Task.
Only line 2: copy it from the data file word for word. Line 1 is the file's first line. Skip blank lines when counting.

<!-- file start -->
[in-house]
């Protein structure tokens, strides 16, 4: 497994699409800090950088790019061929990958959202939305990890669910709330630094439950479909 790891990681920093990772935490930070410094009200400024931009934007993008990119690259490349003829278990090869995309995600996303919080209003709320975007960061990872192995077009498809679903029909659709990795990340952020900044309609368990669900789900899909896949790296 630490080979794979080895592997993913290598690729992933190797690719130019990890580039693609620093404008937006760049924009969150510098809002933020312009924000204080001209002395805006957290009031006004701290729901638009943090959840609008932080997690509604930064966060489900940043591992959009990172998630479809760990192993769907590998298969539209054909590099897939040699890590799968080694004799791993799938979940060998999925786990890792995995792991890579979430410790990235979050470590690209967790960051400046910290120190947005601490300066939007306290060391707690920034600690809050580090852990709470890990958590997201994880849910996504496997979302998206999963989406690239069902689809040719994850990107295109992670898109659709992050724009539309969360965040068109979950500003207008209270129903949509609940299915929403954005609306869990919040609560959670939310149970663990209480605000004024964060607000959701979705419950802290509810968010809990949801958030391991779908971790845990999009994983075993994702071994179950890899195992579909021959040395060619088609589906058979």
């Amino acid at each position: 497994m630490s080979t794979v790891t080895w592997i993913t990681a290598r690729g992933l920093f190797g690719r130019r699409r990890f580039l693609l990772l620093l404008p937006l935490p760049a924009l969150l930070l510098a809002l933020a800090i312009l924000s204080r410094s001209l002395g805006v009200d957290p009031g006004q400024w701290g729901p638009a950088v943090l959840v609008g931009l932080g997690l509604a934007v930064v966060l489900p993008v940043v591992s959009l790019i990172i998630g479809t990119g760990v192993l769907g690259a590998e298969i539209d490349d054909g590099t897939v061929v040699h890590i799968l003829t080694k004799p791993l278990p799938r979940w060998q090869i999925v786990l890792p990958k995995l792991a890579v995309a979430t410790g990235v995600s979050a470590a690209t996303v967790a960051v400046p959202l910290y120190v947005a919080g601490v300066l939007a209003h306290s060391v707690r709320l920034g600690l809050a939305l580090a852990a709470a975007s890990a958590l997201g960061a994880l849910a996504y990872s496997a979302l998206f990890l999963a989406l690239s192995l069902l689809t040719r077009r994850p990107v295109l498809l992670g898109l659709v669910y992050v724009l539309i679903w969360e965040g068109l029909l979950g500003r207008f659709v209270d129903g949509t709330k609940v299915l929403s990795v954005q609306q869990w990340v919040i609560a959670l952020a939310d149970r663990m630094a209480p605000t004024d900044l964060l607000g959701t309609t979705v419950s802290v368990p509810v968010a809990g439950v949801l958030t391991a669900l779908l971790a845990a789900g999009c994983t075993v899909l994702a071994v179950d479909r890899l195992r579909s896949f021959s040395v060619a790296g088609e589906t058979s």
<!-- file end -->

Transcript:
């Protein structure tokens, strides 16, 4: 497994699409800090950088790019061929990958959202939305990890669910709330630094439950479909 790891990681920093990772935490930070410094009200400024931009934007993008990119690259490349003829278990090869995309995600996303919080209003709320975007960061990872192995077009498809679903029909659709990795990340952020900044309609368990669900789900899909896949790296 630490080979794979080895592997993913290598690729992933190797690719130019990890580039693609620093404008937006760049924009969150510098809002933020312009924000204080001209002395805006957290009031006004701290729901638009943090959840609008932080997690509604930064966060489900940043591992959009990172998630479809760990192993769907590998298969539209054909590099897939040699890590799968080694004799791993799938979940060998999925786990890792995995792991890579979430410790990235979050470590690209967790960051400046910290120190947005601490300066939007306290060391707690920034600690809050580090852990709470890990958590997201994880849910996504496997979302998206999963989406690239069902689809040719994850990107295109992670898109659709992050724009539309969360965040068109979950500003207008209270129903949509609940299915929403954005609306869990919040609560959670939310149970663990209480605000004024964060607000959701979705419950802290509810968010809990949801958030391991779908971790845990999009994983075993994702071994179950890899195992579909021959040395060619088609589906058979």